Ian – where did the language about”unconscious” come from?

    Elwell- the CDC.

    Tim – something that bugs me. Is no one else worried about addressing special circumstances around restaurants? How people eat in restaurants? Burlington exempted restaurants. That one is coming down the pike. Could get messy.

    Liz – the Governor’s order has a lot and is confusing but some want people to wear masks when they come in to order. Order online or in advance. The ordering component protects people. It’s real. Let that roll out to see how it works and if we need to tweak it. I thought it was clear that the initial entry of patrons is when you wear a mask.

    Brandie – yes.

    Daniel – when Peter wrote this and we adopted it, it was in response to the opening of retail and in each sector there is a ton of stuff. There are other guidelines businesses need to address. It is tough to eat through a cloth mask. We can trust people, but if restaurants are struggling with this we can revisit it. Common sense should prevail.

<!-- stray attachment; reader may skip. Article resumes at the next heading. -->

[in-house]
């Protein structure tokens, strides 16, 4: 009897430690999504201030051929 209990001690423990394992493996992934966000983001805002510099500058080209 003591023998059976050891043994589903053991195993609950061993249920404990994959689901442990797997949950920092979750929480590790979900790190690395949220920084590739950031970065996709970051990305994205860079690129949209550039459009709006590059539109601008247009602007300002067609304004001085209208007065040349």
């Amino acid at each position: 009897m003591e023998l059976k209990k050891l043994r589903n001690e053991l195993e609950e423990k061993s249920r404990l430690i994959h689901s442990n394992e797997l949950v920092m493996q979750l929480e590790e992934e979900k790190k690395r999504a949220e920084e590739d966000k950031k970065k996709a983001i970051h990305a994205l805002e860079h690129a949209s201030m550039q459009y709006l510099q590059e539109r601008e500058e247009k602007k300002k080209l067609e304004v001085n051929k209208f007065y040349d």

Brandie – I went to the Whetstone and kept the mask on all the way to the table and when servers were around.

    Tim – Ian and I both mentioned sunsetting… it already mentions that state of emergency… June 15th? I want this on the agenda for June 16th meeting.

    Daniel – we can add that it is in effect until we rescind it or the Governor lifts the state of emergency.

    Tim – this isn’t something that will be ongoing unless it is necessary.

    Ian – we did attach this to the governor’s order. One person wanted to see a date. If the governor’s order changes…

    Elwell – I hear among you to not change the text of the document, but Tim wants to revisit it on June 16. Sounds like a good middle ground place.

    Tim – I though Brandie and I wanted too change the kid language.